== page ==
The Corps office in Nashville announced Tuesday it was banning fishing close to the dams as a safety matter. The announcement also said the federal agency was asking Tennessee and Kentucky wildlife agencies to enforce the ban on waterborne fishing in restricted areas.
But Ed Carter, executive director of the Tennessee Wildlife Resources Agency, was quick to say TWRA would not enforce the restriction. The agency's officers enforce regulations on waterways in the state.
"If there is a lot of water pouring through the spill gates, we can understand restrictions on hazardous days," Carter said. "Otherwise, our boating accident reports indicate anglers have a good safety record below dams and we do not see a rational reason to prevent them from fishing there."
Kentucky wildlife officials are taking a similar approach.
Ron Brooks, the fisheries division director for the Kentucky Department of Fish and Wildlife Services, said Wednesday that his agency doesn't have enough officers to routinely enforce a federal decision.
"The boating restrictions were set by the Corps, and therefore it is their responsibility to enforce them," Brooks said.
Brooks also said the state remained open to working with the federal agency on an agreement that would allow fishing below the dams when water conditions for fishing were tenable.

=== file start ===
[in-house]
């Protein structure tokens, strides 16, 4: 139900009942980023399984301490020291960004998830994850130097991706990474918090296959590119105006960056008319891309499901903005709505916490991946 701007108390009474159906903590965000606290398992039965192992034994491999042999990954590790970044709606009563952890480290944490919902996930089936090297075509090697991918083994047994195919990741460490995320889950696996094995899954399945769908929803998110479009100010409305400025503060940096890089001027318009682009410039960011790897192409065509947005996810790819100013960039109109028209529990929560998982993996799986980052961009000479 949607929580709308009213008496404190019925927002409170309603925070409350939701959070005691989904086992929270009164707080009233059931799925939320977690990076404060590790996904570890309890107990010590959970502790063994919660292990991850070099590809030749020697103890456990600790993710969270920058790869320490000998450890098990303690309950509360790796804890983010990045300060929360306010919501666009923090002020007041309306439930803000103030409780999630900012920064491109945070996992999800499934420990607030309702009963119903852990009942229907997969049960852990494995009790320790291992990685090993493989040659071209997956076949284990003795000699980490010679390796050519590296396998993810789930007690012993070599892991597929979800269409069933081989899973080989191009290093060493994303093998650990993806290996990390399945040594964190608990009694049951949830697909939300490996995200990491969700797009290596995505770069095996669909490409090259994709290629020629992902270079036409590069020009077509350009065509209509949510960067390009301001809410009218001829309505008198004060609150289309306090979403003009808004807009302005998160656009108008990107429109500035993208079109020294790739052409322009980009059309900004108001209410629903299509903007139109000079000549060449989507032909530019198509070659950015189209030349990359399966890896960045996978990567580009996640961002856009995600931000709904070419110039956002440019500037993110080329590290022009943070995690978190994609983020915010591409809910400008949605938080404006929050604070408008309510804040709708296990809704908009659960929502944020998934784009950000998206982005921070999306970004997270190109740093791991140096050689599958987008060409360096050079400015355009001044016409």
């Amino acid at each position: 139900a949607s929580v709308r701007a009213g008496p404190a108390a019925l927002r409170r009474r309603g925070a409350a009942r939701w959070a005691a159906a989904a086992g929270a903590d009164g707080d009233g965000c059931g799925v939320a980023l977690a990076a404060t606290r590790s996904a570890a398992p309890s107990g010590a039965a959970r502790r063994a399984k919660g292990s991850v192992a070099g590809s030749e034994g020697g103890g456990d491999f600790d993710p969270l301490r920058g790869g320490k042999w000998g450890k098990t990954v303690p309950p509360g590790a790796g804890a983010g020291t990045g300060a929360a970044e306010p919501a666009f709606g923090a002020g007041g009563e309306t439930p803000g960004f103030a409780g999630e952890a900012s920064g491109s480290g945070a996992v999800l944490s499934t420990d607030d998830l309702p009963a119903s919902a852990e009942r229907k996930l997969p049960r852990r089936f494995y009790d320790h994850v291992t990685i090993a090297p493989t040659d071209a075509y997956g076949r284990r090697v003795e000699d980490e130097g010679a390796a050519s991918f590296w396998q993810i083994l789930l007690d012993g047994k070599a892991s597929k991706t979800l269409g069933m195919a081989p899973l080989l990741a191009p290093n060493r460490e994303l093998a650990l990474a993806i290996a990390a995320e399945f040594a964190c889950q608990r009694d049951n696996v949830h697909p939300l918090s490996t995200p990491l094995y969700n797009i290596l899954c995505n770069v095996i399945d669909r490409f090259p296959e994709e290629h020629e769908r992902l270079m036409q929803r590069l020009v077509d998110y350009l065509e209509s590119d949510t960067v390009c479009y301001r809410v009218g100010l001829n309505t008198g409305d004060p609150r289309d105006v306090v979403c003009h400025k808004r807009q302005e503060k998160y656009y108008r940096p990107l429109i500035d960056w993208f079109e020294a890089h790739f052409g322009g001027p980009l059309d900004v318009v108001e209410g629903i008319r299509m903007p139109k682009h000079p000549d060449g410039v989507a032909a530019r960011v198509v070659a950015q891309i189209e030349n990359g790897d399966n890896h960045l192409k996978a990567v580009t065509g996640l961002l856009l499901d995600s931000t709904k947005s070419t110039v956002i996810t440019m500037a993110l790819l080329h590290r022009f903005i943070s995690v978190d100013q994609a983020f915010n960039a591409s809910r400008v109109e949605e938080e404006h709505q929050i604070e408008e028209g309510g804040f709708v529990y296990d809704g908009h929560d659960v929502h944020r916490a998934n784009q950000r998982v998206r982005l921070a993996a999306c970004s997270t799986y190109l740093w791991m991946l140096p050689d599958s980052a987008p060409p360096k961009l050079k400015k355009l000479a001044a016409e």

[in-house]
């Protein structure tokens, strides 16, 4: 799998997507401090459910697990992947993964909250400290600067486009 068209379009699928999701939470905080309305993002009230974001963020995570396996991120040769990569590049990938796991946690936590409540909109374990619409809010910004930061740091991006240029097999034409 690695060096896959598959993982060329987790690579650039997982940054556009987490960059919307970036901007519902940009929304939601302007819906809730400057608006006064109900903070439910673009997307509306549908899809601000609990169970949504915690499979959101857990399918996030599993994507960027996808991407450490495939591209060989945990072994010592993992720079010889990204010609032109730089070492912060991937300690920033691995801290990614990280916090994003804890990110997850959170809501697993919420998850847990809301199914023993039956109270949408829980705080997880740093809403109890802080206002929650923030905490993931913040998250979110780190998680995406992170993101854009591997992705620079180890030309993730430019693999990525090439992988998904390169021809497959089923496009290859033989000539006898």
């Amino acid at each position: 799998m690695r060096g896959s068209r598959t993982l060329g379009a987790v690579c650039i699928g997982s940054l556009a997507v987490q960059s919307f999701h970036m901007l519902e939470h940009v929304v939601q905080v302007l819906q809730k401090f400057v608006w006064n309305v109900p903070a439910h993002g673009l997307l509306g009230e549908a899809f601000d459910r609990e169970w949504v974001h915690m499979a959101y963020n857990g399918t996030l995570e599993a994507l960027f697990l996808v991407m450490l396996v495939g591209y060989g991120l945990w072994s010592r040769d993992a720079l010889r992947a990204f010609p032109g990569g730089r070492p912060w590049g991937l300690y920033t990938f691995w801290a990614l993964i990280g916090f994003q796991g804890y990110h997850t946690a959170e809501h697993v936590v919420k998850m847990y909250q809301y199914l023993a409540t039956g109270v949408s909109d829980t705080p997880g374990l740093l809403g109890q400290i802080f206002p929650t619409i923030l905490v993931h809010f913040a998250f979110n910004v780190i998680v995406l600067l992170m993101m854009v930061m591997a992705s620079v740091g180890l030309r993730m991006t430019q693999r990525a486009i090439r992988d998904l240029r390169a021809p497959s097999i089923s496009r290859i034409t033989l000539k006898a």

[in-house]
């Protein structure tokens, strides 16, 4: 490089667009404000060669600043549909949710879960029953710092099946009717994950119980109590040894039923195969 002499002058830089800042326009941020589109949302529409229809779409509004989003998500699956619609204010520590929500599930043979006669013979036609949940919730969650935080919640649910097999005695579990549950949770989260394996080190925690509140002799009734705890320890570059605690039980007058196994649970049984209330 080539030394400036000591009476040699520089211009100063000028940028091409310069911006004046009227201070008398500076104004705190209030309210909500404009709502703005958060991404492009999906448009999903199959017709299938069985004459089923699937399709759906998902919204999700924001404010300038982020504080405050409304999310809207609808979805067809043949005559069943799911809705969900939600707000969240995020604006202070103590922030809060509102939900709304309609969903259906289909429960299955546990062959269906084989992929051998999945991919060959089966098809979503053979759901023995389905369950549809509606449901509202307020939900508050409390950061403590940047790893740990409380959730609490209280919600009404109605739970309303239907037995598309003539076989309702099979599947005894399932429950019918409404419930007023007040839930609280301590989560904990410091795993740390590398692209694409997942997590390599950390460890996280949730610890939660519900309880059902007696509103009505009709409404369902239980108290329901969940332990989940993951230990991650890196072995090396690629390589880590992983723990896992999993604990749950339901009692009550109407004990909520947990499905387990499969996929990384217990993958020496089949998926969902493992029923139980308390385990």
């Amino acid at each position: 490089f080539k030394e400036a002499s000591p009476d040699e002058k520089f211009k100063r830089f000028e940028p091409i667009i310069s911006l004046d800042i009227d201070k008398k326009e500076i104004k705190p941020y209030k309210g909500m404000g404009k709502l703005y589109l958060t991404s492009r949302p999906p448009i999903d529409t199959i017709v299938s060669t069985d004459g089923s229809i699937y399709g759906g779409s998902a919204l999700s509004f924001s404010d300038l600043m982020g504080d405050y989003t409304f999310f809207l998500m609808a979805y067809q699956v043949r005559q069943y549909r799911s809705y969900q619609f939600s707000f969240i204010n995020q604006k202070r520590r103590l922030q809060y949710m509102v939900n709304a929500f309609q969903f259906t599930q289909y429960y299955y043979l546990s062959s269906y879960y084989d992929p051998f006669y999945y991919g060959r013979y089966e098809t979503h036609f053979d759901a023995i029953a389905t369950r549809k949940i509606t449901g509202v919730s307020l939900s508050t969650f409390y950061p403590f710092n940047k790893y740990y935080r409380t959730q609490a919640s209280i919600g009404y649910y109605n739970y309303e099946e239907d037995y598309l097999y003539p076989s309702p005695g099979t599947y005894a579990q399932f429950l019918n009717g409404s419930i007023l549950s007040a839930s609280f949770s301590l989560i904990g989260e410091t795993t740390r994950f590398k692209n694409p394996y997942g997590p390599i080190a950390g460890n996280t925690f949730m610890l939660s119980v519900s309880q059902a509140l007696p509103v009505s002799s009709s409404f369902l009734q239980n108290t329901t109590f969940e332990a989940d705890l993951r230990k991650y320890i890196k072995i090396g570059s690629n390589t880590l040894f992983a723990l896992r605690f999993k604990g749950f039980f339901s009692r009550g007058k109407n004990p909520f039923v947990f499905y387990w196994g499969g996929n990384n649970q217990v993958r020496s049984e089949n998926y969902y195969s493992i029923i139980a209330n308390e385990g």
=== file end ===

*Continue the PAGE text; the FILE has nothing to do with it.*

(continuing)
TWRA had asked the Corps to reconsider the blanket prohibition, which applies to 10 dams on the Cumberland and its tributaries in Tennessee and Kentucky. They include Barkley Dam, Center Hill Dam, Cheatham Dam, Cordell Hull Dam, Dale Hollow Dam, J. Percy Priest Dam, Laurel River Dam, Martins Ford Dam, Old Hickory Dam and Wolf Creek Dam.
Fishing from the shore or casting into the restricted area from boats outside the buoy line would still be allowed, the Corps said.
The Corps said that since 2009, there have been three fatalities and one serious injury in waters immediately downstream from the dams. The agency noted all three of the deaths involved victims who were wearing life preservers.
U.S. Sen. Lamar Alexander, R-Tenn., blasted the decision and promised it would prompt Senate action.
"This is a waste of taxpayer dollars and an unreasonable interference with the right to fish below the dams the public owns," Alexander said.
On March 23, the Senate unanimously passed a resolution to the budget that would allow for Congress to pass legislation prohibiting the Corps' plan.
Senate Republican Leader Mitch McConnell of Kentucky said the decision will have tourism and economic consequences for his state.
"This plan demonstrates a complete disregard for the people affected most directly by the policy and is yet another example of this administration forcing burdensome regulations on communities rather than working with them to ensure safety," McConnell said.
Lee Roberts, a public affairs specialist with the Corps' office in Nashville, said Wednesday that the agency was beginning immediately to post signs and set warning buoys. Enforcement will begin later in the summer.
Roberts also said the Corps is not totally dependent upon state wildlife officers for enforcement.
"Corps park rangers do have federal citation authority," Roberts said.